BRADENTON, Fla. - A Bradenton neighborhood has been hit with a series of code enforcement violations that many residents say are frivolous but costly to the working-class neighborhood.
Code enforcement officials say the inspections at Parkview began with one anonymous neighbor calling code enforcement to complain about another neighbor's home. They say the officer inspected all the homes to be fair and consistent.
"I was shocked. The neighborhood is nice clean," says Cheri Fugate-Fowler. Cheri says she's one of 40 homeowners out of 44 that received letters citing code violations.
She says, "My list is overgrown weeds, a bush, needed to pressure wash the north side of my home, now need a fence enclose above ground pool."
Cheri's neighbor has been told to replace her driveway and another neighbor was told to repaint his house. "Beige is beige, whose perspective of faded color do I go by? Do they need to go that far? It's a lot of money to paint a house that looks fine," says Cheri.
Neighbors painted one elderly homeowner's house after the city cited him. John Norris helped paint the man's home. He says, "The issue is two things: one, interpretation of ordinance and, two, timing to get work done."
The timing couldn't be worse for Cheri. She's going through a mortgage modification program to save her home from foreclosure. She's spent $200 on repairs and estimates another $500 for a new fence. It's either that or, the letter states, pay $250 in fines a day.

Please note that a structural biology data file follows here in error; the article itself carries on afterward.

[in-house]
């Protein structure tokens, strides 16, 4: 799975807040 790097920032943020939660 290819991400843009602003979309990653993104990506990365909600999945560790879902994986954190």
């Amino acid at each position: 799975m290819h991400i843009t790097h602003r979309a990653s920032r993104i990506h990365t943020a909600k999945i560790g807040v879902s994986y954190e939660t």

Cheri says, "I think the city overspent its budget and is trying to find ways to make the money up."
"We collect less than $10,000 a year in fines," says Volker Reiss, the city's compliance officer. Reiss says the city's goal is to get homeowners to fix the problems.
"Now is the time to address maintenance issues so neighborhoods do not get any worst 10 -15 years from now," says Reiss.
Reiss says city officials will work with homeowners. He says, "They don't have to be concerned about that at all, the city won't come after 30 days and automatically fine them $250 a day."
Reiss says they will work with homeowners, but homeowners will need to call code enforcement and explains their situation, come with a plan of action, and with a timeline to fix the problems.